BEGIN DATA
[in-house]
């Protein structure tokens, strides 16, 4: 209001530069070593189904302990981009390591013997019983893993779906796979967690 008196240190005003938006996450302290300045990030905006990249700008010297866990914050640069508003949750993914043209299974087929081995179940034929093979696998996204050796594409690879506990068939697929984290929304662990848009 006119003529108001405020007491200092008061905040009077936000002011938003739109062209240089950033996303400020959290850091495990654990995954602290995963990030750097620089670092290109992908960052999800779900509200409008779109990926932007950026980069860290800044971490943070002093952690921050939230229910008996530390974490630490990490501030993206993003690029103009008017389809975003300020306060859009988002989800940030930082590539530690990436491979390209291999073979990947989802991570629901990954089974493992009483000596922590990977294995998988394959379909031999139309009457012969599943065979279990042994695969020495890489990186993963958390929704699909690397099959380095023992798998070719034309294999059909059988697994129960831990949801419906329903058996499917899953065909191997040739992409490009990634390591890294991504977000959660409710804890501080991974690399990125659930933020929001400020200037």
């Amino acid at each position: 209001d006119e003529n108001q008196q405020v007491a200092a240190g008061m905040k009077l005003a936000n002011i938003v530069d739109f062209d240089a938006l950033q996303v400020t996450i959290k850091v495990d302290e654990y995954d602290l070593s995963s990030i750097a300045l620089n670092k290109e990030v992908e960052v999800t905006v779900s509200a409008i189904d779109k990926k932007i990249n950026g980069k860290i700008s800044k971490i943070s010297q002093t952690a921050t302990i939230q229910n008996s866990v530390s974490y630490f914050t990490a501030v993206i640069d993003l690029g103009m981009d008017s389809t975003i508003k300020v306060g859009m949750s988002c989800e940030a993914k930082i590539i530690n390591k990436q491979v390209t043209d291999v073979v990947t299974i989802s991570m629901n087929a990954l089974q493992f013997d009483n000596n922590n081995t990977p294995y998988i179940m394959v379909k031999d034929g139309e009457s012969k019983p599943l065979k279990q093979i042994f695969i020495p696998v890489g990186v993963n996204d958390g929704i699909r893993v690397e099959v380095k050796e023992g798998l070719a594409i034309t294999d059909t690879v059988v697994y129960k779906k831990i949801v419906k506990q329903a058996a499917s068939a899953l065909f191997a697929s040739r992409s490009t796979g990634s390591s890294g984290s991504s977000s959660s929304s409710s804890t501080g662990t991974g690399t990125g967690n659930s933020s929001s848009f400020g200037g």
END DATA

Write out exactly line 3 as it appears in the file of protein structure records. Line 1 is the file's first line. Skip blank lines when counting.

């Amino acid at each position: 209001d006119e003529n108001q008196q405020v007491a200092a240190g008061m905040k009077l005003a936000n002011i938003v530069d739109f062209d240089a938006l950033q996303v400020t996450i959290k850091v495990d302290e654990y995954d602290l070593s995963s990030i750097a300045l620089n670092k290109e990030v992908e960052v999800t905006v779900s509200a409008i189904d779109k990926k932007i990249n950026g980069k860290i700008s800044k971490i943070s010297q002093t952690a921050t302990i939230q229910n008996s866990v530390s974490y630490f914050t990490a501030v993206i640069d993003l690029g103009m981009d008017s389809t975003i508003k300020v306060g859009m949750s988002c989800e940030a993914k930082i590539i530690n390591k990436q491979v390209t043209d291999v073979v990947t299974i989802s991570m629901n087929a990954l089974q493992f013997d009483n000596n922590n081995t990977p294995y998988i179940m394959v379909k031999d034929g139309e009457s012969k019983p599943l065979k279990q093979i042994f695969i020495p696998v890489g990186v993963n996204d958390g929704i699909r893993v690397e099959v380095k050796e023992g798998l070719a594409i034309t294999d059909t690879v059988v697994y129960k779906k831990i949801v419906k506990q329903a058996a499917s068939a899953l065909f191997a697929s040739r992409s490009t796979g990634s390591s890294g984290s991504s977000s959660s929304s409710s804890t501080g662990t991974g690399t990125g967690n659930s933020s929001s848009f400020g200037g």